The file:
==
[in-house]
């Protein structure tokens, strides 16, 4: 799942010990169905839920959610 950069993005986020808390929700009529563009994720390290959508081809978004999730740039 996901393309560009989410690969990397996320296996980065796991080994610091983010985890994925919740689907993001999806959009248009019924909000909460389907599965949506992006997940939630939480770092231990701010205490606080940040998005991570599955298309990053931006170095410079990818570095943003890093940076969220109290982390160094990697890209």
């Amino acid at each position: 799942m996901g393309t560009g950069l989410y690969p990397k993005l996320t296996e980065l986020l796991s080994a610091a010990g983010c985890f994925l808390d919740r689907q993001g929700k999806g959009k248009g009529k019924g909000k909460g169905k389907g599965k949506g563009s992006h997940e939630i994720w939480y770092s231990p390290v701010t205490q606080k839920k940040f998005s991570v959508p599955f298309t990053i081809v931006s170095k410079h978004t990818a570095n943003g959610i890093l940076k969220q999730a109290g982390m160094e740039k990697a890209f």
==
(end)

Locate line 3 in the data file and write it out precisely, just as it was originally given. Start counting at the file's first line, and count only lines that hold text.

């Amino acid at each position: 799942m996901g393309t560009g950069l989410y690969p990397k993005l996320t296996e980065l986020l796991s080994a610091a010990g983010c985890f994925l808390d919740r689907q993001g929700k999806g959009k248009g009529k019924g909000k909460g169905k389907g599965k949506g563009s992006h997940e939630i994720w939480y770092s231990p390290v701010t205490q606080k839920k940040f998005s991570v959508p599955f298309t990053i081809v931006s170095k410079h978004t990818a570095n943003g959610i890093l940076k969220q999730a109290g982390m160094e740039k990697a890209f």